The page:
BEIRUT (Reuters) - Both sides in Syria's conflict on Wednesday demanded an international inquiry into a deadly attack they each cite as evidence that the other has used chemical weapons.
The deaths of 26 people in a rocket attack on a northern town on Tuesday have become the focus of a propaganda war between President Bashar al-Assad's supporters and opponents, who accuse each other of firing a missile laden with chemicals.
The United States and Russia, which back opposing sides in Syria, took contrasting views of the strike on Khan al-Assal, near Aleppo, which, if confirmed, would be the first use of chemical weapons in the two-year-old conflict and could step up pressure for foreign military intervention.
Robert Ford, the U.S. ambassador to Damascus who left Syria more than a year ago, said his government had no evidence so far to substantiate reports that chemical weapons munitions had been used in Syria on Tuesday.
"But I want to underline that we are looking very carefully at these reports," he told a House of Representatives hearing.
Ford warned of unspecified consequences for Assad's government if it were found to be using chemical weapons. Washington, which says Assad must be removed from power, has so far shunned direct military intervention in Syria.
Russia initially backed the Syrian government's version, issuing a statement on Tuesday, expressing extreme concern about "the use by the armed opposition of chemical weapons".
But on Wednesday, Moscow's line had softened.
"There is no unequivocal evidence on this account yet," Deputy Foreign Minister Gennady Gatilov said on Twitter.
Syria's restrictions on independent media and foreign aid groups make it hard to verify what happened, but survivors interviewed in hospitals complained of breathing difficulties.
The opposition Syrian National Coalition said it wanted an international investigation into the alleged chemical attack in Khan al-Assal and on another in Otaiba, a town near Damascus.
"The Coalition would like all parties and individuals involved in this reprehensible crime to be brought to justice," it said in a statement.
Syria asked U.N. Secretary-General Ban Ki-moon to set up an independent technical team "to investigate the use of chemical weapons by the terrorists in Khan al-Assal", state TV reported.
Rebels might latch onto any suspicions of chemical weapons use to bolster a case for Western military intervention, although not all of Assad's opponents favour this.
Britain, which along with France wants the European Union to relax its arms embargo on Syria to help rebels, said reports of the chemical attack strengthened their case.
"The French president is concerned and I am concerned that we should not be restricted for months and months ahead when we don't know exactly what could happen in Syria, including the very worrying reports of use of chemical weapons," British Prime Minister David Cameron told parliament.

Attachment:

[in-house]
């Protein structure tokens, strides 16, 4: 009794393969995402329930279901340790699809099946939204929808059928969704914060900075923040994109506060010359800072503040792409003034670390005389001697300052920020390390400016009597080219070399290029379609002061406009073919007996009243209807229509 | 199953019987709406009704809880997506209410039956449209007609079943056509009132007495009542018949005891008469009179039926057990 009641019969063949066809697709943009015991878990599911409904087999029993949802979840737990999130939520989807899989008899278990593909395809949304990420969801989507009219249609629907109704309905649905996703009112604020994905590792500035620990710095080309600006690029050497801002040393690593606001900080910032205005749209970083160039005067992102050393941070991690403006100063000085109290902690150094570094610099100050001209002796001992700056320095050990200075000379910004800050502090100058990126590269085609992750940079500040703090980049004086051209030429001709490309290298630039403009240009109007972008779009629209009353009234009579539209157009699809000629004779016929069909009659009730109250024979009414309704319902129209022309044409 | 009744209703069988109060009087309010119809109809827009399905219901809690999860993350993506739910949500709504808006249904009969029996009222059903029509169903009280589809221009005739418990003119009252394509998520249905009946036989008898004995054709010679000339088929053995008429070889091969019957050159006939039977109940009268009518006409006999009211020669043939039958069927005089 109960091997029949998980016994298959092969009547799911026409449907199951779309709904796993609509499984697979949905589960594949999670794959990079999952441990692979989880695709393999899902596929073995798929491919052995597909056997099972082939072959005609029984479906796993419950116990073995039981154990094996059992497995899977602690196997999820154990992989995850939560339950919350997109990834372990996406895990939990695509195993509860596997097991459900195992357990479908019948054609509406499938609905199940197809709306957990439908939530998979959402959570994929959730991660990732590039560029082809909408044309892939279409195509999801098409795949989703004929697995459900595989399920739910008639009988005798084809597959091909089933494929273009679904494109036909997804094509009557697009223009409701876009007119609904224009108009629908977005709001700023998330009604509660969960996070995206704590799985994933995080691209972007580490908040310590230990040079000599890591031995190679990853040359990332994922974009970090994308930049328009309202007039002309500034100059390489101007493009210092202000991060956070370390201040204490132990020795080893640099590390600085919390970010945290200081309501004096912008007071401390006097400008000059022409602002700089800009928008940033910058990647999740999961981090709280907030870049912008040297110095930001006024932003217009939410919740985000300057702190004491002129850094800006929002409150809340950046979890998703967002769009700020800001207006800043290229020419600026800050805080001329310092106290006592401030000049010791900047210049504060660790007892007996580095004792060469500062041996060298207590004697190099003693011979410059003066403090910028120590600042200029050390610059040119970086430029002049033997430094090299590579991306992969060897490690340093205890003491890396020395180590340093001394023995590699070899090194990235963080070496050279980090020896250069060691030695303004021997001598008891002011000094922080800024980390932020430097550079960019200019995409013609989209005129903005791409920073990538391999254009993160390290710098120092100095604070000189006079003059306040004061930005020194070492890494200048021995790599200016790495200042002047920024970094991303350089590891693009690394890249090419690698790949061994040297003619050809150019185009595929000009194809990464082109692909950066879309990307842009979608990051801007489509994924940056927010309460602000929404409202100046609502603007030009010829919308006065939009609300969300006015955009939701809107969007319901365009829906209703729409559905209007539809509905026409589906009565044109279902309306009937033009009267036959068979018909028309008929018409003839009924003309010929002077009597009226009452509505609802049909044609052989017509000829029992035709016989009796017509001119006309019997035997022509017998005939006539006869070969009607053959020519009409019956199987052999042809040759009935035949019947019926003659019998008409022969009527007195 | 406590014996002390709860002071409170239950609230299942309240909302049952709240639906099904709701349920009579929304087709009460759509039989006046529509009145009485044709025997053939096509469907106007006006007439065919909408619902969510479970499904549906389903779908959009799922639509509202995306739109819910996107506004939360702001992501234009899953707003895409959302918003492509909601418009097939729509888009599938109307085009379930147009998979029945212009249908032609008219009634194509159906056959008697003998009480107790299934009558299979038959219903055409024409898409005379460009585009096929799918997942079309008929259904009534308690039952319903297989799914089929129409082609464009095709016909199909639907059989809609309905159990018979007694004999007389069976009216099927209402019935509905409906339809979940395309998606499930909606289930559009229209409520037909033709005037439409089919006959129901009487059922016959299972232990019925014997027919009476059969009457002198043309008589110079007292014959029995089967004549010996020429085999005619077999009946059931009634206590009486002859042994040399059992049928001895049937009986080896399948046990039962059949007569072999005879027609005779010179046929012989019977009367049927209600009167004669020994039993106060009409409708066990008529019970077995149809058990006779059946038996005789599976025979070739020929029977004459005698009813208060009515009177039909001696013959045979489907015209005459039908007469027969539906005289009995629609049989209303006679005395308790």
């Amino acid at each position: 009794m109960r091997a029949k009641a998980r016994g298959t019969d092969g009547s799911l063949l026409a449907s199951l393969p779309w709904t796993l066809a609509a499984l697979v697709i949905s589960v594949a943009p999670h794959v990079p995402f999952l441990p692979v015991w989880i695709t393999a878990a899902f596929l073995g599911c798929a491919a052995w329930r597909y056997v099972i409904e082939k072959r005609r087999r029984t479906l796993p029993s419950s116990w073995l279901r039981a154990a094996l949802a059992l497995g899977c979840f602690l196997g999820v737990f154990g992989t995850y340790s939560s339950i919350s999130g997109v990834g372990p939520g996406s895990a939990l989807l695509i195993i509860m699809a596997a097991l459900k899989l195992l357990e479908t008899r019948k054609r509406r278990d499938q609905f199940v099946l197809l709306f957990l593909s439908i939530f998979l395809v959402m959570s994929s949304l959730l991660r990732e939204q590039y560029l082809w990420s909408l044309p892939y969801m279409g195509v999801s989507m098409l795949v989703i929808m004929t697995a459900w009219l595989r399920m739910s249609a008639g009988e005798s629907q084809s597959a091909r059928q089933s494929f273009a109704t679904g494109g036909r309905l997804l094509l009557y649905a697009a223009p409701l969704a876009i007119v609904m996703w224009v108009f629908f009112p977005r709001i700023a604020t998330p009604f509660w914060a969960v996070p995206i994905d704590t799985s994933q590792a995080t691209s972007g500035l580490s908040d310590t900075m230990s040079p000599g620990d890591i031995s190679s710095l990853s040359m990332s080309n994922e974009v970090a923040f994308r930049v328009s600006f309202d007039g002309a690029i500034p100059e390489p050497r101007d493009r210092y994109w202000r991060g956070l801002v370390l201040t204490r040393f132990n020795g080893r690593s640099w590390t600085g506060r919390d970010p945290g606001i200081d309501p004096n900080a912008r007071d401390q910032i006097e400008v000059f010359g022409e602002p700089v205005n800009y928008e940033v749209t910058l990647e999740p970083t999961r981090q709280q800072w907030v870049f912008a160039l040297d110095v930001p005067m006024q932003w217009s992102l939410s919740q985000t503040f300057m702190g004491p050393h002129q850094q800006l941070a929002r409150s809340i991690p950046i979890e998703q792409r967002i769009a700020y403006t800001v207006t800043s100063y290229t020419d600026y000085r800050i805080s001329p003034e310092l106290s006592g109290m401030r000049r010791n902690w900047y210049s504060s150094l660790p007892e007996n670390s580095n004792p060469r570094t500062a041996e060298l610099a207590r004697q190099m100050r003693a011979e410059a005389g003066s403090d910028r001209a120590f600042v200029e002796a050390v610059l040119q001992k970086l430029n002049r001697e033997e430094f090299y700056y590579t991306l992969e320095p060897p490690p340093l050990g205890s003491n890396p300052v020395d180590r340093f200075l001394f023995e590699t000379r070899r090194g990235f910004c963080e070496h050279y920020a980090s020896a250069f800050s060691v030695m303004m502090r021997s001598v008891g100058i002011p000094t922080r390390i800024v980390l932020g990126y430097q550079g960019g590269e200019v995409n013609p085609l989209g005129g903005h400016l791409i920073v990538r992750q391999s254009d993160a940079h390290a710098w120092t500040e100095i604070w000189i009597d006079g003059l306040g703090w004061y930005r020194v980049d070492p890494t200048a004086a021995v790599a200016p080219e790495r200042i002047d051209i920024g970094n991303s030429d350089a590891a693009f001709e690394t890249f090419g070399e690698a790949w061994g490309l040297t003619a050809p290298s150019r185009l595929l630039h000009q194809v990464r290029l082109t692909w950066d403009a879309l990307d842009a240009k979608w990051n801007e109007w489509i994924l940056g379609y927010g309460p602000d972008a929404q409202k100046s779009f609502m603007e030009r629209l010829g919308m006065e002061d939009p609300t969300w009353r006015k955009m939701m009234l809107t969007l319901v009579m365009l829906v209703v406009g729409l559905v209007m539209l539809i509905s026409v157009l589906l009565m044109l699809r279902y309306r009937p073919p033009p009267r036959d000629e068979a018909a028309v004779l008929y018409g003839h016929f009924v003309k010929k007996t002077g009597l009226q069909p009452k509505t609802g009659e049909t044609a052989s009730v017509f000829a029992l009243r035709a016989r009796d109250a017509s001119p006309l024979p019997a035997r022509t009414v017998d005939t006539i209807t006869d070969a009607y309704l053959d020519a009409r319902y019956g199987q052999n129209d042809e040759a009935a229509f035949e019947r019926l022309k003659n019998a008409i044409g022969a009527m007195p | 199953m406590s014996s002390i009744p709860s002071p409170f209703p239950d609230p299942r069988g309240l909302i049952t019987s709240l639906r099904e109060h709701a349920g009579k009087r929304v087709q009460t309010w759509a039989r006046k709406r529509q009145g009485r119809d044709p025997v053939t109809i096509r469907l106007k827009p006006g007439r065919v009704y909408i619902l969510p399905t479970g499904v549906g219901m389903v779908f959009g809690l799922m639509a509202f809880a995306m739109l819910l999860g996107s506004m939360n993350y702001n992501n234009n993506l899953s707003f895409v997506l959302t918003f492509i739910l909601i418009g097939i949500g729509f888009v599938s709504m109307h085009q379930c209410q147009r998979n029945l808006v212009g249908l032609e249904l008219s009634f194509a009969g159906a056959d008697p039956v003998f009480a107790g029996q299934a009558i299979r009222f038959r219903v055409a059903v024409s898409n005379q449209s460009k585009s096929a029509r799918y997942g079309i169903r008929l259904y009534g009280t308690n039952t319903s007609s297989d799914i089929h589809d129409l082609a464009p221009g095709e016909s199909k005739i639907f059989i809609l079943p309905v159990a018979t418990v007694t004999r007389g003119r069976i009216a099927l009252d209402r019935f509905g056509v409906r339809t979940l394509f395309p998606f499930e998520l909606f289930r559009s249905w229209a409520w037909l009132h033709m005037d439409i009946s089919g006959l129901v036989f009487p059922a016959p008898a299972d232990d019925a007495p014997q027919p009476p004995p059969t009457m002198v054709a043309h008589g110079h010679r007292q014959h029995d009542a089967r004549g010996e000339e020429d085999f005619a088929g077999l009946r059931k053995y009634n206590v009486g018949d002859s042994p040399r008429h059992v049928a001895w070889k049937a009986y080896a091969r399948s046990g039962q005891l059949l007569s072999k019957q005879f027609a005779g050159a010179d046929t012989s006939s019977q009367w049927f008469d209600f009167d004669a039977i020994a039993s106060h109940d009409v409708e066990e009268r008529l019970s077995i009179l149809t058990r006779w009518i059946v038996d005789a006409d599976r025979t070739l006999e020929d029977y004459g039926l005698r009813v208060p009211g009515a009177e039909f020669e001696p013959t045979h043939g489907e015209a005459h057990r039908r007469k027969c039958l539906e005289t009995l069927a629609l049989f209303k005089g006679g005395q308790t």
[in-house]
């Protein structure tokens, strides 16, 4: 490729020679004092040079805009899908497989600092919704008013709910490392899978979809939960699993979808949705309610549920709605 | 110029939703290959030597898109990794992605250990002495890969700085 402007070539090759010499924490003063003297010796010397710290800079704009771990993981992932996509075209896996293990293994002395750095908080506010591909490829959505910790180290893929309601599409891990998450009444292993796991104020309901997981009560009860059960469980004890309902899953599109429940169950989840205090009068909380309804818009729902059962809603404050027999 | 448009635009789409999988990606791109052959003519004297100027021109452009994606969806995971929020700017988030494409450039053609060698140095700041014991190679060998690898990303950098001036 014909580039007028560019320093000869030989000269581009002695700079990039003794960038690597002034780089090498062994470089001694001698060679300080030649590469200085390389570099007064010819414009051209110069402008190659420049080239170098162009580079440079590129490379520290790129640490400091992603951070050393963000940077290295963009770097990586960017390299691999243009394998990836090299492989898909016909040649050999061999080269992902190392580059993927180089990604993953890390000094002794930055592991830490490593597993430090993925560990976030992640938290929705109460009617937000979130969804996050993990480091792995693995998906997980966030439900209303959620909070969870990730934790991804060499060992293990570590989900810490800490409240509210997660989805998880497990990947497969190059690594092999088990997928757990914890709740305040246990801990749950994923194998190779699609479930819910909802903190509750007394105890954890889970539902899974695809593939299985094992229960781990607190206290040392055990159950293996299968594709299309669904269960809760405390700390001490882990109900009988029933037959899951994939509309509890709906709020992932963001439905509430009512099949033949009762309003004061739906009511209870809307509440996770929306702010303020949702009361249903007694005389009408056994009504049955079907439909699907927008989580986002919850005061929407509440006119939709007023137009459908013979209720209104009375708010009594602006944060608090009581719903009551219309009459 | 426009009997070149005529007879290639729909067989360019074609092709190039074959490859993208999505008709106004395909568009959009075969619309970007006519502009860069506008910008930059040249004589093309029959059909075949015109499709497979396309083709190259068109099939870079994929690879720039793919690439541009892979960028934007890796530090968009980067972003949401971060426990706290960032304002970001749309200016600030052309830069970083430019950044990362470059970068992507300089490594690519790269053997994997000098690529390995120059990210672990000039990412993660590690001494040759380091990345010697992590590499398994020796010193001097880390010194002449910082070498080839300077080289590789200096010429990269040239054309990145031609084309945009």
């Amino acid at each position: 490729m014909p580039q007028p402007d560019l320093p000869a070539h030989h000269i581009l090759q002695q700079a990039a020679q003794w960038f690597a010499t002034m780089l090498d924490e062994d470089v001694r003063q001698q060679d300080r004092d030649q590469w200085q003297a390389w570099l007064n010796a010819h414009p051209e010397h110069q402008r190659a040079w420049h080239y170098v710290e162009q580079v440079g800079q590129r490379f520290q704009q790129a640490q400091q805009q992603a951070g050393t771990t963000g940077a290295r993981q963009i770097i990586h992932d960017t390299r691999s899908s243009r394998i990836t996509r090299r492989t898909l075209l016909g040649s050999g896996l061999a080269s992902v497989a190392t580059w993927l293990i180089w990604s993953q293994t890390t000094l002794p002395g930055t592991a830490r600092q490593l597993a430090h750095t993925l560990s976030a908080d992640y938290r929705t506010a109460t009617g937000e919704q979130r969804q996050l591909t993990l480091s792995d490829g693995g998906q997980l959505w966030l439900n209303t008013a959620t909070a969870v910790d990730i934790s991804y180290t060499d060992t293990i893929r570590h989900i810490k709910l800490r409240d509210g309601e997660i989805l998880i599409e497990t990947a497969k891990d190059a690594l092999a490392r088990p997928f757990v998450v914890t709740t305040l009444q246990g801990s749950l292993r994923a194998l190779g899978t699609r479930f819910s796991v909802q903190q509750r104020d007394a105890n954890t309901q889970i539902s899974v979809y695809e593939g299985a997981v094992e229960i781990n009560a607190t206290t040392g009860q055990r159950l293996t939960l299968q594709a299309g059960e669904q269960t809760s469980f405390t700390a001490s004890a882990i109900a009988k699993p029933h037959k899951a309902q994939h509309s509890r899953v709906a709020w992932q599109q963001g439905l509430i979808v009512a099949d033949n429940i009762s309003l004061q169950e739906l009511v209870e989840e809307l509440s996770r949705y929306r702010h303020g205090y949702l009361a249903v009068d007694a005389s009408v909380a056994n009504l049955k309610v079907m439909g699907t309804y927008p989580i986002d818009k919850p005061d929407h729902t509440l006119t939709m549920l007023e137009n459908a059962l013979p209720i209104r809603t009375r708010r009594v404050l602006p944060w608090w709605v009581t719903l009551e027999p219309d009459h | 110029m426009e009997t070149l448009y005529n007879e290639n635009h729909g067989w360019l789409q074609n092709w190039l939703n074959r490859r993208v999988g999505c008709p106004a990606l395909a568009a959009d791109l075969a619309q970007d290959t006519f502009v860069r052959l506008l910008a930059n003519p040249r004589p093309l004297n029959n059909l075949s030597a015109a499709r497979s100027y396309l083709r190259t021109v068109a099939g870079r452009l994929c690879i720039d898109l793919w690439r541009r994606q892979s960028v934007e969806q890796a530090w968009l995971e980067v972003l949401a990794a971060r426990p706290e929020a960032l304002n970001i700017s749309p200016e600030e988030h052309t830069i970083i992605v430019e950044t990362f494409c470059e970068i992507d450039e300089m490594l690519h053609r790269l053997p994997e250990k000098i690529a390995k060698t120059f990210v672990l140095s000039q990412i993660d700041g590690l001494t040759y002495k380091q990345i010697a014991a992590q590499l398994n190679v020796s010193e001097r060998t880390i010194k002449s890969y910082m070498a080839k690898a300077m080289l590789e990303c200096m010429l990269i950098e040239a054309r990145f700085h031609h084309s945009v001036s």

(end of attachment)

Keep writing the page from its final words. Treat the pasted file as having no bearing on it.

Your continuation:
Iran, Assad's closest ally, summoned the Swiss ambassador - who represents U.S. interests in the Islamic Republic - to voice suspicions that the United States might be responsible if the rebels obtain chemical weapons.
"(Iran) emphasises the American government's responsibility in preventing rebels from acquiring and using chemical weapons," Foreign Ministry official Mohsen Naziri told IRNA news agency.
The World Health Organization said it would send medical supplies to Aleppo but could not verify if chemical agents had been used. Experts contracted by the U.N. agency will visit Aleppo health facilities to identify immediate health needs and provide support for treatment of toxins, it said.
Syria's military has turned increasingly heavy weapons on Assad's opponents, using firearms, then tanks, artillery, aircraft and long-range missiles, but it has denied it would use chemical weapons, if it had them, on its own people.
David Friedman, a former specialist on weapons of mass destruction with Israel's Defence Ministry, said he did not believe chemical weapons had been used in the Khan al-Assal attack, citing witness testimony and television footage.
Some of those hospitalised after the attack told a Reuters photographer of a strong smell of chlorine in the air and that many victims had fallen down dead after the blast.
Friedman said a rocket might have hit chemicals stored in the area. "As for the smell of chlorine, this could have been due to the indirect explosion of something containing industrial chemicals," he argued, saying this was common in urban combat.
At least 70,000 people have been killed by conventional weapons in Syria's two-year-old conflict, but conflicting claims about chemical weapons are often bandied about.
The United States and Israel fret that Syria's presumed chemical arsenal might fall into the hands of Islamist militants fighting Assad, or be diverted to his Lebanese Shi'ite Hezbollah allies - fierce foes of the Jewish state.
The Syrian state news agency SANA said the government had sent two letters to the United Nations in the past voicing fears that hostile powers may supply chemical weapons to "terrorists" to fabricate claims that the government is using such arms.
The Information Ministry has also said al Qaeda-linked Nusra Front rebels had previously seized a private factory in eastern Aleppo that had tonnes of poisonous chlorine material. (Additional reporting by Dominic Evans and Oliver Holmes in Beirut, Dan Williams in Jerusalem, Zahra Hosseinian in Zurich and Steve Gutterman in Moscow; Editing by Alistair Lyon and Robin Pomeroy)